Please know that CSI is taking this mandate very seriously and exploring all options for our F1 students. Alongside CUNY, we are developing a plan that will allow all of our CSI international students to stay in the U.S. this coming term and beyond. Our strategy may include a range of course options that meet the new ICE guidance while protecting the immigration status of our students, as well as protecting the health, safety, and welfare of our students, faculty, and staff. Further, we understand that each passing minute creates anxiety for our students and our faculty and have an “all-hands-on deck” approach to resolving this quickly.
As we learn more from SEVP and develop our own solutions, we will be communicating with you, our students, and the community. In the meantime, please do not hesitate to contact either of us with any questions.
Thank you for your continued support of our international students.
By Michael Parrish
It is with great sorrow that we announce to the College Community the passing of retired Professor Albert Blank. At the age of 95, Al Blank died peacefully at home in Pelham, NY on Wednesday, June 17.
A research professor in the Computer Science Department since 1993, he was instrumental in developing the Assistive Technology Computer Laboratory for Visually Impaired People. An applied mathematician, he did seminal work in optics, developing a theorem for binocular space perception. As Professor of Mathematics, he inspired students at NYU and Carnegie Mellon, headed a multi-year national study group that developed calculus courses for high school students, wrote a three-volume textbook on calculus, and in retirement, developed a computer-assisted tactile course for teaching calculus to the blind. He loved English Country dancing, served on the Board of the national society, and supported the growth of several local groups. He will be deeply missed by his wife, Nancy DeVore; daughters Sharon, Tamara, Deborah, and Irina (Caldwell); and his four grandchildren.
A memorial event will be held in his honor at a later date.
By J. Michael Parrish
Last week, I sent a message highlighting the poetry readings of Zaenob A. Bashir and Mayah Burke, students in the Drama Program of the Department of Performing and Creative Arts. In the message, I should have mentioned that these two talented students received important and caring mentoring from PCA faculty members Sean Edgecomb, Maurya Wickstrom, George Sanchez, and Kevin Judge. A solidarity statement, written by the aforementioned faculty, accompanied the two poems. The entire presentation can be viewed online.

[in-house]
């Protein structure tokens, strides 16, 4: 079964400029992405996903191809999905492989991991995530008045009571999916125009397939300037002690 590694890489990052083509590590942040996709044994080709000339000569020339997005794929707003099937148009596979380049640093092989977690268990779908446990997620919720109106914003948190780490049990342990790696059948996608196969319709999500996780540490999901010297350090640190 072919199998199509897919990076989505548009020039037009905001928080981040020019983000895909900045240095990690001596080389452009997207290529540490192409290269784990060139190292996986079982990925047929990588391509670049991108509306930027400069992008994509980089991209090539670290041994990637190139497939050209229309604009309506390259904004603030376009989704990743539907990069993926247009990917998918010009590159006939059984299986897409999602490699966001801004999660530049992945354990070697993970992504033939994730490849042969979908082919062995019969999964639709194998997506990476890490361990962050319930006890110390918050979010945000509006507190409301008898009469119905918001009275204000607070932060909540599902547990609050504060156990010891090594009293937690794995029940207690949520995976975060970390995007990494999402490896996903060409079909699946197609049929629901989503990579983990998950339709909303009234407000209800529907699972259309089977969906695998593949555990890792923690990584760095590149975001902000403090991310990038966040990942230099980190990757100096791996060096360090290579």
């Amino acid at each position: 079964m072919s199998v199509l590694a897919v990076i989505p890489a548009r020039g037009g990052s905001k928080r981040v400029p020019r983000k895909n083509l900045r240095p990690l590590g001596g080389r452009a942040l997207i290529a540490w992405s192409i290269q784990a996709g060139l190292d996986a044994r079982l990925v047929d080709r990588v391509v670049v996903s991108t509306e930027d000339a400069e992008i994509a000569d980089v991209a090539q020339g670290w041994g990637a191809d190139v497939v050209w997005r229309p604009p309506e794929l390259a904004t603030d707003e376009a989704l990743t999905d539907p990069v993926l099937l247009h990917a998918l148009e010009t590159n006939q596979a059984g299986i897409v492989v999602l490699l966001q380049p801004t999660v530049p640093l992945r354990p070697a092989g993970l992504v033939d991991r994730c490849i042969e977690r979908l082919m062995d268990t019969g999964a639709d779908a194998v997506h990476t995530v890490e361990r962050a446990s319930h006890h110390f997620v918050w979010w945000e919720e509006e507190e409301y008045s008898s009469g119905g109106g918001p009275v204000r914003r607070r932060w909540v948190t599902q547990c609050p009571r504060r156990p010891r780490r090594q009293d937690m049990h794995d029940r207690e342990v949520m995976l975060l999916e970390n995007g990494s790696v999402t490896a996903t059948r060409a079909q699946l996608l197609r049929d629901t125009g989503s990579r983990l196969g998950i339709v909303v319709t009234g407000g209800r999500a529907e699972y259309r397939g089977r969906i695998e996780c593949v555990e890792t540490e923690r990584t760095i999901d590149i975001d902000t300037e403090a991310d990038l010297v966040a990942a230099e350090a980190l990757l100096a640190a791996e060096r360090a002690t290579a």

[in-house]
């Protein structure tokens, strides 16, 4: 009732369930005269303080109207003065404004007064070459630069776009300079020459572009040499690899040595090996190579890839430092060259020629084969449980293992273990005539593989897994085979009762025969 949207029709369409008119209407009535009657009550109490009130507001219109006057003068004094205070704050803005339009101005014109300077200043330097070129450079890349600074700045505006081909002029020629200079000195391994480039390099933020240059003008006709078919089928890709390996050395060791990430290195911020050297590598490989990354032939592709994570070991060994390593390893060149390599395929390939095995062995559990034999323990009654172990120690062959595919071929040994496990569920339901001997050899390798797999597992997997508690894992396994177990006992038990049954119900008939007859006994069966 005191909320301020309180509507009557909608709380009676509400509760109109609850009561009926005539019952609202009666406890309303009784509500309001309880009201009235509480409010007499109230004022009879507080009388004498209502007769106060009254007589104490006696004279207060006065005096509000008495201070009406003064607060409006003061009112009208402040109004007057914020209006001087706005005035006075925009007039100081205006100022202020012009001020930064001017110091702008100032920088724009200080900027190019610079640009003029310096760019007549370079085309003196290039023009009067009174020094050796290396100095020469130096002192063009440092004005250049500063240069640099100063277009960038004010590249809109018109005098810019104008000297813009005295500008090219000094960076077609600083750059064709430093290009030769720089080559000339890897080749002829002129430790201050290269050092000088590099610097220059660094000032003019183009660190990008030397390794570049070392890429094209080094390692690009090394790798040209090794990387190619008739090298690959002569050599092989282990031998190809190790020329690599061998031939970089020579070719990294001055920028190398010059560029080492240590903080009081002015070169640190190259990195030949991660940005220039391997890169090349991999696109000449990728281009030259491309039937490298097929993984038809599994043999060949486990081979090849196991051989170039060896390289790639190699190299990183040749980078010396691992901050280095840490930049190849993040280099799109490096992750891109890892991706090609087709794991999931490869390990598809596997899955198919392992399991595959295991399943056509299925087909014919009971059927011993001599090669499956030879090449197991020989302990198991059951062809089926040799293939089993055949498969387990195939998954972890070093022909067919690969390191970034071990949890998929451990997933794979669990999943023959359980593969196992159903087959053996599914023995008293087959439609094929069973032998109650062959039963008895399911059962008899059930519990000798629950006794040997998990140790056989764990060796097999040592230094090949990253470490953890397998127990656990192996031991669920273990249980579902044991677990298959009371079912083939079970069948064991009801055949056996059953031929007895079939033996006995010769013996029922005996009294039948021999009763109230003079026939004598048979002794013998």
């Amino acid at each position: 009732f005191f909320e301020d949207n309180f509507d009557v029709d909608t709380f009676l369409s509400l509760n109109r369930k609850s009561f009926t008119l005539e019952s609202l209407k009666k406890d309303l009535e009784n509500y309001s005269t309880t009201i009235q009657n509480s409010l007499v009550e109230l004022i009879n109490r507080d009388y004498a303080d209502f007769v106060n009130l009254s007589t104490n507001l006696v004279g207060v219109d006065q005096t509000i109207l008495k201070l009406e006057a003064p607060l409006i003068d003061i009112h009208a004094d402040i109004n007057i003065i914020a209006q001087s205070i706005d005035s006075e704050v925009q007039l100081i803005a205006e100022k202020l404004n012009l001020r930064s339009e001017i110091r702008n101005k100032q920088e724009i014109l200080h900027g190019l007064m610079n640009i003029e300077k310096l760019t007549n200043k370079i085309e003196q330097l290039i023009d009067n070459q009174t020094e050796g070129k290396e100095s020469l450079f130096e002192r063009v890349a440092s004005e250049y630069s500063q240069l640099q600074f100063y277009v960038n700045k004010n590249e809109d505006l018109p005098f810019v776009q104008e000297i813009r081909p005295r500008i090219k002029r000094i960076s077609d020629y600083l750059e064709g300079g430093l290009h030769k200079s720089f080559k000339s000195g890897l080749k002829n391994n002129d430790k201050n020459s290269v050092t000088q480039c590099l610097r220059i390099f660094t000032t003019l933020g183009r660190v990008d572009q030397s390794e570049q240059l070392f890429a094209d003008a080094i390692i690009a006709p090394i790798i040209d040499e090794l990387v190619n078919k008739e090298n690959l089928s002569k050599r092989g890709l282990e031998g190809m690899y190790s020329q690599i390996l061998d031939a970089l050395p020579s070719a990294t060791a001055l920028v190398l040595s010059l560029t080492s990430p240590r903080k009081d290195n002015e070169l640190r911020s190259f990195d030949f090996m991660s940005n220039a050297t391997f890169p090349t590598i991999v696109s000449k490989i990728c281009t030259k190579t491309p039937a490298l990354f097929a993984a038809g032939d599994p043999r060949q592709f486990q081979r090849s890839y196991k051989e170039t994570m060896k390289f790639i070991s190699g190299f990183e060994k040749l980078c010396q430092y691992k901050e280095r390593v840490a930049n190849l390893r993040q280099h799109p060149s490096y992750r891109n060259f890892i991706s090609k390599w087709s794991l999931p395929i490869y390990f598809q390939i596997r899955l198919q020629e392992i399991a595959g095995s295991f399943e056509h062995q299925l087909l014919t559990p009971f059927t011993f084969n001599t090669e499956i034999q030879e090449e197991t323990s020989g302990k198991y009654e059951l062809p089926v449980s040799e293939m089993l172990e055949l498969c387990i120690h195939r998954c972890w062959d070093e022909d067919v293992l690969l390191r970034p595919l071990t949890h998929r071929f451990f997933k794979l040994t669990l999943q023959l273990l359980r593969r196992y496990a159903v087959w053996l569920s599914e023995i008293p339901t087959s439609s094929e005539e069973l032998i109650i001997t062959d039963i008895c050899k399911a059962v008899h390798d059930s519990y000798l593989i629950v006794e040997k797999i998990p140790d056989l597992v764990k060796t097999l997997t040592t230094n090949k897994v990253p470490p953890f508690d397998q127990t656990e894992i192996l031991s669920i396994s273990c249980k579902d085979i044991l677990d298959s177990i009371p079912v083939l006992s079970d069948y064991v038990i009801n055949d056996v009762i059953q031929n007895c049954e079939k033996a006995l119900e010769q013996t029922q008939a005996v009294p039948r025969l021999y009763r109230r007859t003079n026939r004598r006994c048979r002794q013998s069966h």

Wishing you all a joyful Juneteenth.
By Michael Parrish
The reprehensible killings of George Floyd, Breonna Taylor, and Ahmaud Ardery are just some of the latest in centuries of violent crimes against people of color in our country. As a white male of privilege, I know I can go to the grocery store without fearing for my life because of the color of my skin, but thousands of men, women, and children in our city cannot. The most important mission of an institution like the College of Staten Island is to be an agent of change and a catalyst for equity and inclusion, but it should also serve as a venue for exploration of difficult topics and creation of original research, scholarship, and creative activity. In the spirit of those goals, I would like to share a link to two powerful performances by young black poets in the Drama program that express their feelings about the events of the last few weeks. We are living in challenging times, but young voices like these give us reason to be hopeful for the future.
Hoping you are all well and safe.
By Michael Parrish
I hope this message finds you well and safe. In a normal year, we would be celebrating your graduation with a Commencement ceremony, and would have celebrated those achieving Honors in a ceremony earlier in the week. The COVID-19 pandemic has altered life for all of us, and I am sorry that we are not having the opportunity to celebrate your achievements in person this week. However, as President Fritz indicated in his video message, we look forward to celebrating your achievements when we are able to schedule the Commencement festivities. In the meantime, know that all of us in Academic Affairs are very proud of your achievements, and wish you the best as you prepare for your next adventures.
Go Class of 2020!
By Michael Parrish
Wednesday, May 6 was National Nurse’s Day and Tuesday, May 12 is International Nurse’s Day. During this week when we recognize the dedication, sacrifice, and skills of nurses worldwide, I wanted to take a moment to offer profound thanks to those from the nursing community, including the faculty, staff, and students in our Department of Nursing, for all they do in service to others, particularly during this global pandemic. These dedicated servant-leaders are putting their own lives at risk in service to others, often at the expense of their own health. We are fortunate to have a strong Nursing program at CSI that has trained so many of the nursing professionals on the Island, and continues to train the nurses of the future.
Stay well, and as you do, thank a nurse.
By Michael Parrish